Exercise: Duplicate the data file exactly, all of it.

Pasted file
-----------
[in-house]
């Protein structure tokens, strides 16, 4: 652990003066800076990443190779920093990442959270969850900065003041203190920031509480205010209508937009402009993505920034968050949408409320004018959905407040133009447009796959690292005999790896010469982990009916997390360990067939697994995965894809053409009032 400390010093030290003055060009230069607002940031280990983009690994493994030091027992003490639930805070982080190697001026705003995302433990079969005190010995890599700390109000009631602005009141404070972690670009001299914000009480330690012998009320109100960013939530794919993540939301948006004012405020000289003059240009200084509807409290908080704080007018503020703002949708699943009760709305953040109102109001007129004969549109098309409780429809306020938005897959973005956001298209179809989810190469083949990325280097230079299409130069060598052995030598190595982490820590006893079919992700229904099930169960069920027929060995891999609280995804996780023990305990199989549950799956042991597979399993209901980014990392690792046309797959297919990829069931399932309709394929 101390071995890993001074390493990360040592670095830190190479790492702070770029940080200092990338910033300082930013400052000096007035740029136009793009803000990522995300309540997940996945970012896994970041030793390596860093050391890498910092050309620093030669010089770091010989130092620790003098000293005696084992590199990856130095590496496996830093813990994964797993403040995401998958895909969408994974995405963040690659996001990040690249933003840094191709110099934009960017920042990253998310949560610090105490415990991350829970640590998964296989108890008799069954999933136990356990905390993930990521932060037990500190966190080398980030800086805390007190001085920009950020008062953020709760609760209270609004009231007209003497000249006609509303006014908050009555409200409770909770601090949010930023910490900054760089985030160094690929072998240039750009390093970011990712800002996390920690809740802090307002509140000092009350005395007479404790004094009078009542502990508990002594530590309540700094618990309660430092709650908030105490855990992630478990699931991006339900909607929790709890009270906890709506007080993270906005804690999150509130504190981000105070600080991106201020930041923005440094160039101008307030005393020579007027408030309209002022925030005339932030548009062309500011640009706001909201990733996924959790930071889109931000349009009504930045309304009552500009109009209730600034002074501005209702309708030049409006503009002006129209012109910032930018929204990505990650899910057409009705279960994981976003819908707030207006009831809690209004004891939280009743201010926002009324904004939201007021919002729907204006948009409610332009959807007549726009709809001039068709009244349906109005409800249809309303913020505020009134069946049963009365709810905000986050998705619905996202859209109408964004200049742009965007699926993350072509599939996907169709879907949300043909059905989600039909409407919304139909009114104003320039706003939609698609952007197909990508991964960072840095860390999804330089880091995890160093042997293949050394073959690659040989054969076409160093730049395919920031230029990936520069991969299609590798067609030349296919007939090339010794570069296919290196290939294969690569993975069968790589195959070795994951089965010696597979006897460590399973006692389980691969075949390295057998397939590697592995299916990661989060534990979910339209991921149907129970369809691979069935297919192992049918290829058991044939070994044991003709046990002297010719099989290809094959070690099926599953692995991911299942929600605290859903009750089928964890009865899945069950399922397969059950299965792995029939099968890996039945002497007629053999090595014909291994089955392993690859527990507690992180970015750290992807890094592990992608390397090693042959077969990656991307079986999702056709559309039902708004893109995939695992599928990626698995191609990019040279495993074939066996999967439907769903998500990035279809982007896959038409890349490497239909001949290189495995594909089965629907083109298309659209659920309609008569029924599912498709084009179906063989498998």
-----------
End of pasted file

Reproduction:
[in-house]
């Protein structure tokens, strides 16, 4: 652990003066800076990443190779920093990442959270969850900065003041203190920031509480205010209508937009402009993505920034968050949408409320004018959905407040133009447009796959690292005999790896010469982990009916997390360990067939697994995965894809053409009032 400390010093030290003055060009230069607002940031280990983009690994493994030091027992003490639930805070982080190697001026705003995302433990079969005190010995890599700390109000009631602005009141404070972690670009001299914000009480330690012998009320109100960013939530794919993540939301948006004012405020000289003059240009200084509807409290908080704080007018503020703002949708699943009760709305953040109102109001007129004969549109098309409780429809306020938005897959973005956001298209179809989810190469083949990325280097230079299409130069060598052995030598190595982490820590006893079919992700229904099930169960069920027929060995891999609280995804996780023990305990199989549950799956042991597979399993209901980014990392690792046309797959297919990829069931399932309709394929 101390071995890993001074390493990360040592670095830190190479790492702070770029940080200092990338910033300082930013400052000096007035740029136009793009803000990522995300309540997940996945970012896994970041030793390596860093050391890498910092050309620093030669010089770091010989130092620790003098000293005696084992590199990856130095590496496996830093813990994964797993403040995401998958895909969408994974995405963040690659996001990040690249933003840094191709110099934009960017920042990253998310949560610090105490415990991350829970640590998964296989108890008799069954999933136990356990905390993930990521932060037990500190966190080398980030800086805390007190001085920009950020008062953020709760609760209270609004009231007209003497000249006609509303006014908050009555409200409770909770601090949010930023910490900054760089985030160094690929072998240039750009390093970011990712800002996390920690809740802090307002509140000092009350005395007479404790004094009078009542502990508990002594530590309540700094618990309660430092709650908030105490855990992630478990699931991006339900909607929790709890009270906890709506007080993270906005804690999150509130504190981000105070600080991106201020930041923005440094160039101008307030005393020579007027408030309209002022925030005339932030548009062309500011640009706001909201990733996924959790930071889109931000349009009504930045309304009552500009109009209730600034002074501005209702309708030049409006503009002006129209012109910032930018929204990505990650899910057409009705279960994981976003819908707030207006009831809690209004004891939280009743201010926002009324904004939201007021919002729907204006948009409610332009959807007549726009709809001039068709009244349906109005409800249809309303913020505020009134069946049963009365709810905000986050998705619905996202859209109408964004200049742009965007699926993350072509599939996907169709879907949300043909059905989600039909409407919304139909009114104003320039706003939609698609952007197909990508991964960072840095860390999804330089880091995890160093042997293949050394073959690659040989054969076409160093730049395919920031230029990936520069991969299609590798067609030349296919007939090339010794570069296919290196290939294969690569993975069968790589195959070795994951089965010696597979006897460590399973006692389980691969075949390295057998397939590697592995299916990661989060534990979910339209991921149907129970369809691979069935297919192992049918290829058991044939070994044991003709046990002297010719099989290809094959070690099926599953692995991911299942929600605290859903009750089928964890009865899945069950399922397969059950299965792995029939099968890996039945002497007629053999090595014909291994089955392993690859527990507690992180970015750290992807890094592990992608390397090693042959077969990656991307079986999702056709559309039902708004893109995939695992599928990626698995191609990019040279495993074939066996999967439907769903998500990035279809982007896959038409890349490497239909001949290189495995594909089965629907083109298309659209659920309609008569029924599912498709084009179906063989498998």